ROME — Italian President Giorgio Napolitano on Wednesday asked center-left deputy leader Enrico Letta to form a new government, signaling the end of a damaging two-month vacuum since elections in the euro zone's third largest economy in February.
Letta, a youthful former Christian Democrat from the right wing of his Democratic Party, said he would start talks to form a broad-based coalition on Thursday. It will likely go to parliament for a vote of confidence by early next week.
The prime minister designate is expected to select a group of ministers, mixed between politicians and technocrats, under the guidance of Napolitano, whose own unprecedented re-election last weekend opened the way for an end to the crisis.
The new government will be backed primarily by Letta's center-left and the center-right of Silvio Berlusconi, which had hitherto repeatedly failed to cut a deal following inconclusive elections two months ago.
Formation of a government after a lengthy and turbulent political impasse will send a signal that Italy might at last be ready to make a start on much-needed reforms.
Accepting his mandate, Letta said he was surprised by the nomination and felt a profound responsibility on his shoulders. But he said he would not form a government "at all costs", warning that the warring parties must make compromises.
Italy faced an untenable "difficult and fragile" situation and the government must provide answers on jobs, poverty and the crisis facing small businesses in a deep recession, he said.
He added that European Union economic policies had been too focused on austerity instead of growth and that Italy's electoral and parliamentary system must be reformed.
Napolitano's choice of Letta instead of veteran former Prime Minister Giuliano Amato, who was said to have been his original favorite, indicated he had plumped for a more political figure who reflects a generational change in Italian politics.
The bespectacled and balding Letta, an urbane moderate who speaks fluent English, is 46 against Amato's 74 and is an elected member of parliament unlike the older, more experienced man.
He will be the second youngest prime minister in Italian postwar history and as a staunch pro-European is likely to be welcomed by foreign governments and markets.
Investors had already reacted with relief to the prospect of an end to the intractable crisis, with Italy's two-year borrowing costs on Wednesday tumbling to their lowest level since the start of European monetary union in 1999.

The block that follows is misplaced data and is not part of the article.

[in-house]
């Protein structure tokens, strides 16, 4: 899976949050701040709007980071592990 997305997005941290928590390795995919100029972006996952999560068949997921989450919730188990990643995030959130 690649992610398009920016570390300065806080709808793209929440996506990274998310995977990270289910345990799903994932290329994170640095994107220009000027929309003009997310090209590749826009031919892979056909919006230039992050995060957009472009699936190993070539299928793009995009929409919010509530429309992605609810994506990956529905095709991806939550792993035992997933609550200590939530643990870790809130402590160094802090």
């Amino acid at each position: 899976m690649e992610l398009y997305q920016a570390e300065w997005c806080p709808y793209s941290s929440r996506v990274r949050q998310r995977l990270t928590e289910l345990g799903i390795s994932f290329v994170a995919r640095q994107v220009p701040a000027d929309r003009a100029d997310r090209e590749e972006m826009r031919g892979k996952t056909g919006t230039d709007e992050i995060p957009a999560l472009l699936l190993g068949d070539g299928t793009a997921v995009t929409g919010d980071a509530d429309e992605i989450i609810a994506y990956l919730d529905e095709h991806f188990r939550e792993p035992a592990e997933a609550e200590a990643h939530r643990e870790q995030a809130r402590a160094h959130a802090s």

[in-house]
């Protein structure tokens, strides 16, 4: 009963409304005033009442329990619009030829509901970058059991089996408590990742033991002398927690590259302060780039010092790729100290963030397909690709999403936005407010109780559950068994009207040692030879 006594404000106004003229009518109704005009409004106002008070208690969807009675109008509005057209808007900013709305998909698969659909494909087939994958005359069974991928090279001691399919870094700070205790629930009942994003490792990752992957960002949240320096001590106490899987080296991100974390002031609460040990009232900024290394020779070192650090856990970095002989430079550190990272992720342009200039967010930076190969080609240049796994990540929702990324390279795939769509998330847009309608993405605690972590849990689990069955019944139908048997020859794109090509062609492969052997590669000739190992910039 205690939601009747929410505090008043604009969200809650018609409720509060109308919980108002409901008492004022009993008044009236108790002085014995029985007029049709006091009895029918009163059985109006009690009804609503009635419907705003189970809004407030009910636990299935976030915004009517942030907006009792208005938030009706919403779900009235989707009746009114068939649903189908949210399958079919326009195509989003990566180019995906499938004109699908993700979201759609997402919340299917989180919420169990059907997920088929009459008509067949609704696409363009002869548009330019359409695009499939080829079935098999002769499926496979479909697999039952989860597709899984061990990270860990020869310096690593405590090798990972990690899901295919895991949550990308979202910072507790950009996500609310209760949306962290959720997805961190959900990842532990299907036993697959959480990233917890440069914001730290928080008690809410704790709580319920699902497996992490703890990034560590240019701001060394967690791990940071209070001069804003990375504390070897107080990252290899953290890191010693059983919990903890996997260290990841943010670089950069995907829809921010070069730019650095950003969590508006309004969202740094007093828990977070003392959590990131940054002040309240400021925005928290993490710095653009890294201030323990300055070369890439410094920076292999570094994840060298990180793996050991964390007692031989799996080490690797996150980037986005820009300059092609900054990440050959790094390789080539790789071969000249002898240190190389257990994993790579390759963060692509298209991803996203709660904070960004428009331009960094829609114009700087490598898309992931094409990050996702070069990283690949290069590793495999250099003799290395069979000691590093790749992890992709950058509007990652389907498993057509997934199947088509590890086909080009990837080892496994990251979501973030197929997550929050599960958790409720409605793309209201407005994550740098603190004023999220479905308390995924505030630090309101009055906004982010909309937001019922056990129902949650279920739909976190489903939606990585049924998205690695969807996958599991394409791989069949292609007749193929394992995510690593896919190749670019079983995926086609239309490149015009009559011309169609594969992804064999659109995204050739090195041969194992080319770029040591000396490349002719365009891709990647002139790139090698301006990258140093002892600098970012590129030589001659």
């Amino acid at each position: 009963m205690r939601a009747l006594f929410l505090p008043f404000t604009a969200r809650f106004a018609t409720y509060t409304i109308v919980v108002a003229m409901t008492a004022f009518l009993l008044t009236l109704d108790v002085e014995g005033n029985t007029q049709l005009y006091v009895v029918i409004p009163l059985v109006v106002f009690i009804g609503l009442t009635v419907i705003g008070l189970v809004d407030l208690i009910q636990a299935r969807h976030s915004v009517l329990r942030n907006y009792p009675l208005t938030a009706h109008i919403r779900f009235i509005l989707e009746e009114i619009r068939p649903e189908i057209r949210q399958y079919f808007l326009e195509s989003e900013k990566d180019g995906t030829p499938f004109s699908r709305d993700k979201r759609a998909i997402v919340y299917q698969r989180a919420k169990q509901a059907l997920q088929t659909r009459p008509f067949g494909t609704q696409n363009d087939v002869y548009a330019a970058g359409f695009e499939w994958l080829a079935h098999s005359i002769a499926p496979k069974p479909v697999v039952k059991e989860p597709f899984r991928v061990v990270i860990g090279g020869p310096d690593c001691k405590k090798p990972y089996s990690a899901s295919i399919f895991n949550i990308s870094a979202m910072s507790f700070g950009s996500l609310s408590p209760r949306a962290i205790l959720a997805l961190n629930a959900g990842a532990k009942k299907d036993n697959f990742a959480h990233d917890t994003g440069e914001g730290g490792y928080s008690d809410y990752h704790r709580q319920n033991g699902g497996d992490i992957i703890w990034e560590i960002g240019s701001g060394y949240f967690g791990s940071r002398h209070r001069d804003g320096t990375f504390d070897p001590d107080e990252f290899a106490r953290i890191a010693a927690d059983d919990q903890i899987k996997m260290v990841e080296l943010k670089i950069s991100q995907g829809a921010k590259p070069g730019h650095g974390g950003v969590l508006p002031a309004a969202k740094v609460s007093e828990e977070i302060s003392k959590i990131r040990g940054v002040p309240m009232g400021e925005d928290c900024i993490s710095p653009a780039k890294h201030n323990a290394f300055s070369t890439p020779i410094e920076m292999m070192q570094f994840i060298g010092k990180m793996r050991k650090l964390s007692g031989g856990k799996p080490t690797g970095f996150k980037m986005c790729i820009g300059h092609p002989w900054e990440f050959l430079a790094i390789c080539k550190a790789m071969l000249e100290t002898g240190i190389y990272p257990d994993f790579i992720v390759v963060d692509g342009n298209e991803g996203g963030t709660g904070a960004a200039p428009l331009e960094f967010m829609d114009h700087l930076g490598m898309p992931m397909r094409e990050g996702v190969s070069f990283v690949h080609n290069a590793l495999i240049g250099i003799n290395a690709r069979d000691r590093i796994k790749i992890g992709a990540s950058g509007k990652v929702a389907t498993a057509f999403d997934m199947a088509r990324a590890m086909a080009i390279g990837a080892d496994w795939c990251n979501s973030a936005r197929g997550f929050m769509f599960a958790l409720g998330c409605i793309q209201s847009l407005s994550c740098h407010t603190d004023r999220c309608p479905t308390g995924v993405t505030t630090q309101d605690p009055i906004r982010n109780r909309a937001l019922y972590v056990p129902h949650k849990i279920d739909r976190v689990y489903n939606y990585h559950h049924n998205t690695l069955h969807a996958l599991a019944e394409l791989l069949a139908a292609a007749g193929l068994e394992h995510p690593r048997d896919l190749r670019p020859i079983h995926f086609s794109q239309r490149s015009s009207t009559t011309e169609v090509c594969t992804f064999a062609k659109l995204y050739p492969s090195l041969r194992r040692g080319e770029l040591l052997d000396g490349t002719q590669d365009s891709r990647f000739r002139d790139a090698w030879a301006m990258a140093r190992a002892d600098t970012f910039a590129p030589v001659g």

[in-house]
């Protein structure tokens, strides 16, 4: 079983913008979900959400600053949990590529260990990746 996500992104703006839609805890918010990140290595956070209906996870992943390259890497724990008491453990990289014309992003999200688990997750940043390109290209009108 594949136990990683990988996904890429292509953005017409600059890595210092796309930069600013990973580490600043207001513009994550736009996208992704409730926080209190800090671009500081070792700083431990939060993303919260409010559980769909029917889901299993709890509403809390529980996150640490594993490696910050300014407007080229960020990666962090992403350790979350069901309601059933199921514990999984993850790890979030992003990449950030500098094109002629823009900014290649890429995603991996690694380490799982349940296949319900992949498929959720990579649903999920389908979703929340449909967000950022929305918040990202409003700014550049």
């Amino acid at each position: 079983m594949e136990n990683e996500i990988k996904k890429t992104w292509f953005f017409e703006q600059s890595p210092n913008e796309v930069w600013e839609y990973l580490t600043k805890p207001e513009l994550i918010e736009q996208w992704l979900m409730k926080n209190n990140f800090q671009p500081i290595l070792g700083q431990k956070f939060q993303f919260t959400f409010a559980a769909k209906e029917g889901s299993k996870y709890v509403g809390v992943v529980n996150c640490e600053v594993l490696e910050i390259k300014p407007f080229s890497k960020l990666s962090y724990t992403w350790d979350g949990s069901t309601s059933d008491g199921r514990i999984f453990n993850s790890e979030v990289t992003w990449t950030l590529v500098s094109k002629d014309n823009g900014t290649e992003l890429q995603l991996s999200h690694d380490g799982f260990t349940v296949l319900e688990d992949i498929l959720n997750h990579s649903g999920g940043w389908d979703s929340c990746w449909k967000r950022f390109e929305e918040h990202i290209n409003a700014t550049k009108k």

However, the country's problems are not over, with significant differences remaining between left and right over economic policy.
These were put sharply into focus even before Letta was chosen when Renato Brunetta, house leader for Berlusconi's PDL party, said they would only support a government committed to repealing a hated housing tax introduced by outgoing technocrat premier Mario Monti and paying it back.
The center-left agrees only to a partial reduction of the tax and many economists say such a move would leave a gaping hole in Italy's public accounts.
But Napolitano, who reluctantly agreed to serve another term as president, has made clear that he will brook no more endless squabbling between the parties and has threatened to resign if they do not unite behind economic policies and important constitutional reforms.
Chief among these is the repeal of a dysfunctional electoral law which was largely responsible for the post election impasse.
Letta, the nephew of Berlusconi's long-time chief of staff Gianni Letta, is close to former party leader Pier Luigi Bersani, who resigned at the weekend after rebels sabotaged him in the voting for a new president in a debacle that threatens to tear the PD apart.
Berlusconi's People of Freedom (PDL) party, Letta's PD and Monti's centrist Civic Choice movement had all said they would cooperate with whomever Napolitano chooses.
"Given the crisis the country finds itself in, the country needs a strong, a durable government that can make important decisions," Berlusconi said after meeting Napolitano on Tuesday.
The billionaire media magnate has exploited the center-left's divisions, with one poll this week giving the center-right an eight-point lead. This could be a worry for Letta if he forms a government, with Berlusconi tempted to pull the plug if he does not get his own way.
In February's general election, the center-left narrowly won a majority in the lower house but failed to win control of the Senate and was not able to form a government.
Italy's economy has been the most sluggish in Europe for more than a decade and mired in a deep recession since the middle of 2011, with no recovery in sight.
© 2014 Thomson/Reuters. All rights reserved.